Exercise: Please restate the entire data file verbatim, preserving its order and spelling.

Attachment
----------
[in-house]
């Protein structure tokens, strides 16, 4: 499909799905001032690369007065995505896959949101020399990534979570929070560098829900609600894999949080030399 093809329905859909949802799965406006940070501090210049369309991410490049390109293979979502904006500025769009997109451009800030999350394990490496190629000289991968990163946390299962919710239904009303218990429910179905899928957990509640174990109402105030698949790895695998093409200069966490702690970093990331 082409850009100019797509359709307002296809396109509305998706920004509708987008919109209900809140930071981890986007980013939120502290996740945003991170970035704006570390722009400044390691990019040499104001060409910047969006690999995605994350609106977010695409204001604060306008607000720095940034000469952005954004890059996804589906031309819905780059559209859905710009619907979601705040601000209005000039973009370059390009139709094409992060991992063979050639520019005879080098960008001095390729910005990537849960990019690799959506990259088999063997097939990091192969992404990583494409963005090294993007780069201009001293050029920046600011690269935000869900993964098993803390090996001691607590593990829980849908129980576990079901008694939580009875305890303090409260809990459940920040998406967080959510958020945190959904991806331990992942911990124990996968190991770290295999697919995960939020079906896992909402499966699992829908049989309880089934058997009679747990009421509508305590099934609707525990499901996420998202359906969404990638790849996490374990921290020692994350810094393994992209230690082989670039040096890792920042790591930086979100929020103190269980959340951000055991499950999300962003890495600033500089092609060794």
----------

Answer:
[in-house]
């Protein structure tokens, strides 16, 4: 499909799905001032690369007065995505896959949101020399990534979570929070560098829900609600894999949080030399 093809329905859909949802799965406006940070501090210049369309991410490049390109293979979502904006500025769009997109451009800030999350394990490496190629000289991968990163946390299962919710239904009303218990429910179905899928957990509640174990109402105030698949790895695998093409200069966490702690970093990331 082409850009100019797509359709307002296809396109509305998706920004509708987008919109209900809140930071981890986007980013939120502290996740945003991170970035704006570390722009400044390691990019040499104001060409910047969006690999995605994350609106977010695409204001604060306008607000720095940034000469952005954004890059996804589906031309819905780059559209859905710009619907979601705040601000209005000039973009370059390009139709094409992060991992063979050639520019005879080098960008001095390729910005990537849960990019690799959506990259088999063997097939990091192969992404990583494409963005090294993007780069201009001293050029920046600011690269935000869900993964098993803390090996001691607590593990829980849908129980576990079901008694939580009875305890303090409260809990459940920040998406967080959510958020945190959904991806331990992942911990124990996968190991770290295999697919995960939020079906896992909402499966699992829908049989309880089934058997009679747990009421509508305590099934609707525990499901996420998202359906969404990638790849996490374990921290020692994350810094393994992209230690082989670039040096890792920042790591930086979100929020103190269980959340951000055991499950999300962003890495600033500089092609060794």